Nineteen châteaux from Bordeaux gathered in Southeast Asia to promote a bit more than French wines…
by Anita Zaror.
Barrière Frères, a French wine merchant founded almost a century ago that specializes in the sale of Grands Crus classés wines in 80 countries, recently gathered 19 prestigious estates from Bordeaux and brought them to Southeast Asia under the “Bordeaux Rendez-Vous 2014” events held in Singapore, Vientiane, Jakarta, Bali, and Bangkok. During the sessions, local sommeliers, F&B managers, and wine aficionados had a chance to try the wines of some of the most prestigious châteaux of this French region, and to converse with their owners and representatives. This knowledge exchange is relevant, and absolutely necessary.
According to a study done by Euromonitor International in November 2013, “In 2012, the consumption of wine in Thailand witnessed growth potential due to the continuous expansion of wine drinkers in response to the launch of New World wines at more affordable prices. Wider distribution in both the off-trade and on-trade channels also provided greater access to wine, especially with the wider selection of wine on the shelves of convenience stores, supermarkets, hypermarkets and alcoholic drinks specialist retailers. Moreover, the endeavors of exclusive wine importers also encouraged consumers to try wine served with meals, through the establishment of chained wine bars and restaurants in urban areas.” The Bordeaux Rendez-Vous 2014 is one of many examples of the latter.
And I have indeed been surprised by locals ordering bottles of wine in clubs in Bangkok—something that in the West is normally left to get-togethers at restaurants and pubs—just another sign that proves that drinking wine is becoming increasingly en vogue in the kingdom, regardless of the high prices because of taxes. Despite having developed wine lists that suit both newbie and more experienced palates, some prestigious five-star hotels in town don’t have an in-house sommelier to suggest suitable pairings to dishes created by their chefs, who sometimes even have experience in award-winning restaurants worldwide. However, I am gladly impressed whenever I come across a Thai owner of a wine cellar, or a Thai sommelier talking about wines of the Old and New Worlds and stepping out of the traditional beer to suggest a wine that goes well with a green curry, a pork belly soup, or a spicy pad thai. At Bordeaux Rendez-Vous, in fact, several speakers highlighted the suitability of some of certain varietals – such as Gewürztraminer – and wines with hints of spice – such as Château Coutet Premier Cru Classé – to be paired with Thai people’s favorite flavors and preference for spice.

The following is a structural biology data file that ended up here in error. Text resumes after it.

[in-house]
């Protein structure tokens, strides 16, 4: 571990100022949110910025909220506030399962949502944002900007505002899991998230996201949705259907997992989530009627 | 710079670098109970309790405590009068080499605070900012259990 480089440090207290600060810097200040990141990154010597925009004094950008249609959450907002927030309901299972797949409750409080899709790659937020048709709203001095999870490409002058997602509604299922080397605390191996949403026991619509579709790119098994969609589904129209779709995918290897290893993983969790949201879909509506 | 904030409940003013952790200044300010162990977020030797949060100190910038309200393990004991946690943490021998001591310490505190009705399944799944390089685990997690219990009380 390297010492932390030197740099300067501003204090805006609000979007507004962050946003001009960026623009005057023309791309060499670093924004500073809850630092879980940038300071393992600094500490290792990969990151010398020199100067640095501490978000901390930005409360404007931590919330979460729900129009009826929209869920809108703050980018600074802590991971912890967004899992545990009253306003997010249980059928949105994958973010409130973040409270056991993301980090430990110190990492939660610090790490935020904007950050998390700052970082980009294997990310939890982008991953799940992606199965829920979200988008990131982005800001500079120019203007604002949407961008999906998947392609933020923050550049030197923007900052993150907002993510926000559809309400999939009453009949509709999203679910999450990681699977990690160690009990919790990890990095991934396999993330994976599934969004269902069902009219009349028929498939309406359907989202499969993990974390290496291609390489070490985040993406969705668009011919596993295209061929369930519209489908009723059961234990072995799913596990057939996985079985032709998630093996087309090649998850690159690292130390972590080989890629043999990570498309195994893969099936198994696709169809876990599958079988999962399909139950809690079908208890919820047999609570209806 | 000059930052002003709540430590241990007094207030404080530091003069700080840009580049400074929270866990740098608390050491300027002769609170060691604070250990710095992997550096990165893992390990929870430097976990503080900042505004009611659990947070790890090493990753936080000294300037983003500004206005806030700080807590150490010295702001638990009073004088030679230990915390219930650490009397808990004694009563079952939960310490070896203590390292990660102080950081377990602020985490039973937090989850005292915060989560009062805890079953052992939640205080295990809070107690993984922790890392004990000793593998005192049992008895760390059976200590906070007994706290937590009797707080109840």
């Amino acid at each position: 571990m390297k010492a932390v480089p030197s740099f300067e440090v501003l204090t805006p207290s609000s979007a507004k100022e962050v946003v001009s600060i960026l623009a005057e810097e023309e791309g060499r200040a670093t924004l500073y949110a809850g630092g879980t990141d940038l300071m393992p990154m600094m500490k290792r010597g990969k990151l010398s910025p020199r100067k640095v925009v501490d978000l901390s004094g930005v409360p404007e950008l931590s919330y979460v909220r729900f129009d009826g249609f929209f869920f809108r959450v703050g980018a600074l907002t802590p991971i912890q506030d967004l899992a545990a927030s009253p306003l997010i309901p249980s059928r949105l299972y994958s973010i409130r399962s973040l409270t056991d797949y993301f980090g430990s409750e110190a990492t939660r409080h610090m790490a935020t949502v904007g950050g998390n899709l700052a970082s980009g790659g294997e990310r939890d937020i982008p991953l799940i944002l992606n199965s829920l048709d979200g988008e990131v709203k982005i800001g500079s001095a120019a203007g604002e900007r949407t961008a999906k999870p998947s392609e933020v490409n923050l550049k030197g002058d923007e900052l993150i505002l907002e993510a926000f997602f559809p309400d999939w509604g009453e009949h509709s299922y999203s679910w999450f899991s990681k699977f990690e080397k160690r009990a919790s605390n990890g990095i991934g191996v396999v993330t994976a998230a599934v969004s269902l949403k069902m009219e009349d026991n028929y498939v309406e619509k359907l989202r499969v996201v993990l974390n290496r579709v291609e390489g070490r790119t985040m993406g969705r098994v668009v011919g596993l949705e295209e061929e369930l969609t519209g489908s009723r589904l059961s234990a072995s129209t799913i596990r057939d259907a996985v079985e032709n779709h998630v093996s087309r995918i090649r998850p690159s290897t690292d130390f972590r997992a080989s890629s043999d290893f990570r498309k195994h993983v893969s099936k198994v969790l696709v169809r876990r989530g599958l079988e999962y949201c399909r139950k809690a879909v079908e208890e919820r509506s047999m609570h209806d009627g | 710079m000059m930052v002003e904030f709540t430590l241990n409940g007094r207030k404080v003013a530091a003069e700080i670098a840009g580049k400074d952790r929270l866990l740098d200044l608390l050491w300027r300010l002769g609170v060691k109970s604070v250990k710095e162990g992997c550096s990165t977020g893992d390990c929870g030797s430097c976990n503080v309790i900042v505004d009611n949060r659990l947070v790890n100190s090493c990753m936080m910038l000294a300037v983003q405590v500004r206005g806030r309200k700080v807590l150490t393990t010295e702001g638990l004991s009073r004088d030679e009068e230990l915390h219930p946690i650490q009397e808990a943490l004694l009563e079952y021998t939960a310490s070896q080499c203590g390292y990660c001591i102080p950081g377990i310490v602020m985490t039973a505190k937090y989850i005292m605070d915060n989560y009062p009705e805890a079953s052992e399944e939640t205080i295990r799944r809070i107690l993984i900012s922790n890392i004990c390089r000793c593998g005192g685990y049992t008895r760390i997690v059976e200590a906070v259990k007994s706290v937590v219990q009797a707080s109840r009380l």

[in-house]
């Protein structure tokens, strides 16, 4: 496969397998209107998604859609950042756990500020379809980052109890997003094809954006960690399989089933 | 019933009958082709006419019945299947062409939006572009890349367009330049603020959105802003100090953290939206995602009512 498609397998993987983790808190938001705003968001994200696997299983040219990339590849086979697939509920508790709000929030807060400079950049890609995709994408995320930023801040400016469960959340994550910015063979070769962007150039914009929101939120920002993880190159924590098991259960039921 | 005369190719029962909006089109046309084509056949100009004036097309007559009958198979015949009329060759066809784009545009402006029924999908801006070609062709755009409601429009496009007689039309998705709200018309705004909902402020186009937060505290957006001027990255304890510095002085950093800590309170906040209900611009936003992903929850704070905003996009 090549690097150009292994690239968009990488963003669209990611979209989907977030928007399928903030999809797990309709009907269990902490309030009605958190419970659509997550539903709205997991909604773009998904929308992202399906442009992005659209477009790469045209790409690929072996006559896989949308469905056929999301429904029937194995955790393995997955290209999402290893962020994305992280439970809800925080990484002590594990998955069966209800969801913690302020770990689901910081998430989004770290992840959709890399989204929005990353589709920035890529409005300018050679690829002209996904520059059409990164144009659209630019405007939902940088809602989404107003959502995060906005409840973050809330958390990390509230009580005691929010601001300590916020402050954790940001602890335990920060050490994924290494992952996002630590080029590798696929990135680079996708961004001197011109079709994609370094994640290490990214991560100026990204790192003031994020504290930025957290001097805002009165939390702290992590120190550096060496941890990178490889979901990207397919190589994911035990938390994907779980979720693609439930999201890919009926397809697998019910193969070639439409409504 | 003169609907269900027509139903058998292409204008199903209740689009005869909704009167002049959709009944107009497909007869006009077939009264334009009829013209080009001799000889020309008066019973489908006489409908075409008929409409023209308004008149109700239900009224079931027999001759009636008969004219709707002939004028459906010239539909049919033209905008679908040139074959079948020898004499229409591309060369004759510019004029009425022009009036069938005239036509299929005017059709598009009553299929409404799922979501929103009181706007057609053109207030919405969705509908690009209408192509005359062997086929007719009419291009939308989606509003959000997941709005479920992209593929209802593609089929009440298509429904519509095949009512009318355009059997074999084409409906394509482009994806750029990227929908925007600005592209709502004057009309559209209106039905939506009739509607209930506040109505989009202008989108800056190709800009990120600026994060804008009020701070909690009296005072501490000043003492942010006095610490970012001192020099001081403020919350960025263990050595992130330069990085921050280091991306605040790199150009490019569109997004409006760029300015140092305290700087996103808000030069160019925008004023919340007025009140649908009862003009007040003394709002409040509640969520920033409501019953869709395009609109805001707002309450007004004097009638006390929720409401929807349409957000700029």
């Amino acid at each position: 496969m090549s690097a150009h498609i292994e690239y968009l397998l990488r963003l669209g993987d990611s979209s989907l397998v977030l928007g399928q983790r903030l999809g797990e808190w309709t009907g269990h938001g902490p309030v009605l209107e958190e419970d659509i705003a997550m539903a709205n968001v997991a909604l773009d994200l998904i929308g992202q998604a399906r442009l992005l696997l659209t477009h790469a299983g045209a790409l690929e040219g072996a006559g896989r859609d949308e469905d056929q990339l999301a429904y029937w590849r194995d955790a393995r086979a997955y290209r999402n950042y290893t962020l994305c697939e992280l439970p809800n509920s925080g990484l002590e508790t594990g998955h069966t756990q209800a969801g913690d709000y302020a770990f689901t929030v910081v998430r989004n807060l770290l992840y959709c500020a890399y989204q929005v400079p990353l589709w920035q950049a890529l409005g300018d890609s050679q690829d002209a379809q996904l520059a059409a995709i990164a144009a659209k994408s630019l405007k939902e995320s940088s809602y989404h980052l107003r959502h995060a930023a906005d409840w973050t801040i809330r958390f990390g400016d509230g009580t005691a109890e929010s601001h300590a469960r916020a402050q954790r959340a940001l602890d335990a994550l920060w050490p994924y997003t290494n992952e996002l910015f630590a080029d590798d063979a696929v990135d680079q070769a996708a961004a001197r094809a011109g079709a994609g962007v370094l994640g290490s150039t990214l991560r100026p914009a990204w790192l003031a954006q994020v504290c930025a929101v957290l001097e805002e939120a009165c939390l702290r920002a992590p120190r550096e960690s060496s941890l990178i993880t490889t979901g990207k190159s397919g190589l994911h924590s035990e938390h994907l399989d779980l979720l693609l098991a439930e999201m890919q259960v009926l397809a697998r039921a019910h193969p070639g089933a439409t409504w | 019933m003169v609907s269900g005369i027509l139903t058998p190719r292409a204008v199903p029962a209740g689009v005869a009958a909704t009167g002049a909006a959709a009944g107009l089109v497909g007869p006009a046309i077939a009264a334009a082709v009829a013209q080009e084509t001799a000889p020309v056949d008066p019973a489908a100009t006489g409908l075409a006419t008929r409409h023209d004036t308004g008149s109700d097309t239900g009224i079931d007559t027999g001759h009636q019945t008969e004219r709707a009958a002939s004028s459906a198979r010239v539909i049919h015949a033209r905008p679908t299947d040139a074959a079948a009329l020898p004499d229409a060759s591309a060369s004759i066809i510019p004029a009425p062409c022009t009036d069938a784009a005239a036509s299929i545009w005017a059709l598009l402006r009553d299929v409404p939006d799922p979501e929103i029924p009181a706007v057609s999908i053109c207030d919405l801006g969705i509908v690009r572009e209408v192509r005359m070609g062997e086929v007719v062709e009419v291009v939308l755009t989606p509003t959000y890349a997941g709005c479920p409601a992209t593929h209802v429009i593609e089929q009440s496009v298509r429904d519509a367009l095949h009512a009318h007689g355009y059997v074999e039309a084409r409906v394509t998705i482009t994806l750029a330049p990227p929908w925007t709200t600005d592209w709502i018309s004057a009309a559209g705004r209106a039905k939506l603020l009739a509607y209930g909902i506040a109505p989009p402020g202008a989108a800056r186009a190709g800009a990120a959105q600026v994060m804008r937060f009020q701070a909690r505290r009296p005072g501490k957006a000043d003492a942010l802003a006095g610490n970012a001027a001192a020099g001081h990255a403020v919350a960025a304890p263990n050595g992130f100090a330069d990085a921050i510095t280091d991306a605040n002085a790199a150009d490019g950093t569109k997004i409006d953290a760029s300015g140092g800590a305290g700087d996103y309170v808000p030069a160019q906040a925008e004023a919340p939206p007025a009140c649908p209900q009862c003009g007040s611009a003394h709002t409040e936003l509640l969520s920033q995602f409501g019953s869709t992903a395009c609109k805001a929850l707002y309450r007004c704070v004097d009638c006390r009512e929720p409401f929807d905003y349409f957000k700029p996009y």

Wine education is growing slowly but steadily in Thailand thanks to organized programs such as those offered by Le Cordon Bleu Dusit Culinary School, or casual ones led by restaurants (e.g., Cellar 11, Scalini at Hilton Sukhumvit Bangkok) or wine aficionado groups (e.g., The Bangkok Wine Club on Meetup.com, the British Club Bangkok’s wine tastings). And having Bangkok being chosen to receive some of the most highly regarded wineries from Bordeaux is one more crucial step in leading the upcoming change of a crowd that will be more demanding, and boost wine sales to also benefit the booming Thai wine industry.
Bordeaux Rendez-Vous 2014 was held in the spirit of four values: sharing, passion, opening minds, and discovery. There’s no doubt it fulfilled each of them, in addition to planting one more seed for wine culture to keep on growing in Thailand and Southeast Asia.